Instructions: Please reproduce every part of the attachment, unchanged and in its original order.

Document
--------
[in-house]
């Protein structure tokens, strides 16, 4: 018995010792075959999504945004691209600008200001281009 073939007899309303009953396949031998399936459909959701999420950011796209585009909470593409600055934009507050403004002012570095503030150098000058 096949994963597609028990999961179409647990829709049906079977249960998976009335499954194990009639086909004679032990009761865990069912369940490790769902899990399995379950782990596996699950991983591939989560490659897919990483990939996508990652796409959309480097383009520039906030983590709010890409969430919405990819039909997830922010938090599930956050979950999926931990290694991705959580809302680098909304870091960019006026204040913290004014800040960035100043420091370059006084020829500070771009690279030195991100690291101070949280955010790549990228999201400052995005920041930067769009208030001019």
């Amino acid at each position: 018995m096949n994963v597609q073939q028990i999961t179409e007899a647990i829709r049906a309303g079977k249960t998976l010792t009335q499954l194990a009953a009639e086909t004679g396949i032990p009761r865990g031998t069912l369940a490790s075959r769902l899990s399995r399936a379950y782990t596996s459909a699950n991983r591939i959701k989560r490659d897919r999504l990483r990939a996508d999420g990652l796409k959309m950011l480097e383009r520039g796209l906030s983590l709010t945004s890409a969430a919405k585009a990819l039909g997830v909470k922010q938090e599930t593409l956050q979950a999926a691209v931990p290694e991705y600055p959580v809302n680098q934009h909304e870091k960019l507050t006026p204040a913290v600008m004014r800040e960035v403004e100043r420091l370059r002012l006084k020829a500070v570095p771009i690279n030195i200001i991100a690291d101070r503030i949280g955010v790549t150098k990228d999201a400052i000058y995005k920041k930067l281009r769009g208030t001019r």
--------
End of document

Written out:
[in-house]
């Protein structure tokens, strides 16, 4: 018995010792075959999504945004691209600008200001281009 073939007899309303009953396949031998399936459909959701999420950011796209585009909470593409600055934009507050403004002012570095503030150098000058 096949994963597609028990999961179409647990829709049906079977249960998976009335499954194990009639086909004679032990009761865990069912369940490790769902899990399995379950782990596996699950991983591939989560490659897919990483990939996508990652796409959309480097383009520039906030983590709010890409969430919405990819039909997830922010938090599930956050979950999926931990290694991705959580809302680098909304870091960019006026204040913290004014800040960035100043420091370059006084020829500070771009690279030195991100690291101070949280955010790549990228999201400052995005920041930067769009208030001019």
């Amino acid at each position: 018995m096949n994963v597609q073939q028990i999961t179409e007899a647990i829709r049906a309303g079977k249960t998976l010792t009335q499954l194990a009953a009639e086909t004679g396949i032990p009761r865990g031998t069912l369940a490790s075959r769902l899990s399995r399936a379950y782990t596996s459909a699950n991983r591939i959701k989560r490659d897919r999504l990483r990939a996508d999420g990652l796409k959309m950011l480097e383009r520039g796209l906030s983590l709010t945004s890409a969430a919405k585009a990819l039909g997830v909470k922010q938090e599930t593409l956050q979950a999926a691209v931990p290694e991705y600055p959580v809302n680098q934009h909304e870091k960019l507050t006026p204040a913290v600008m004014r800040e960035v403004e100043r420091l370059r002012l006084k020829a500070v570095p771009i690279n030195i200001i991100a690291d101070r503030i949280g955010v790549t150098k990228d999201a400052i000058y995005k920041k930067l281009r769009g208030t001019r």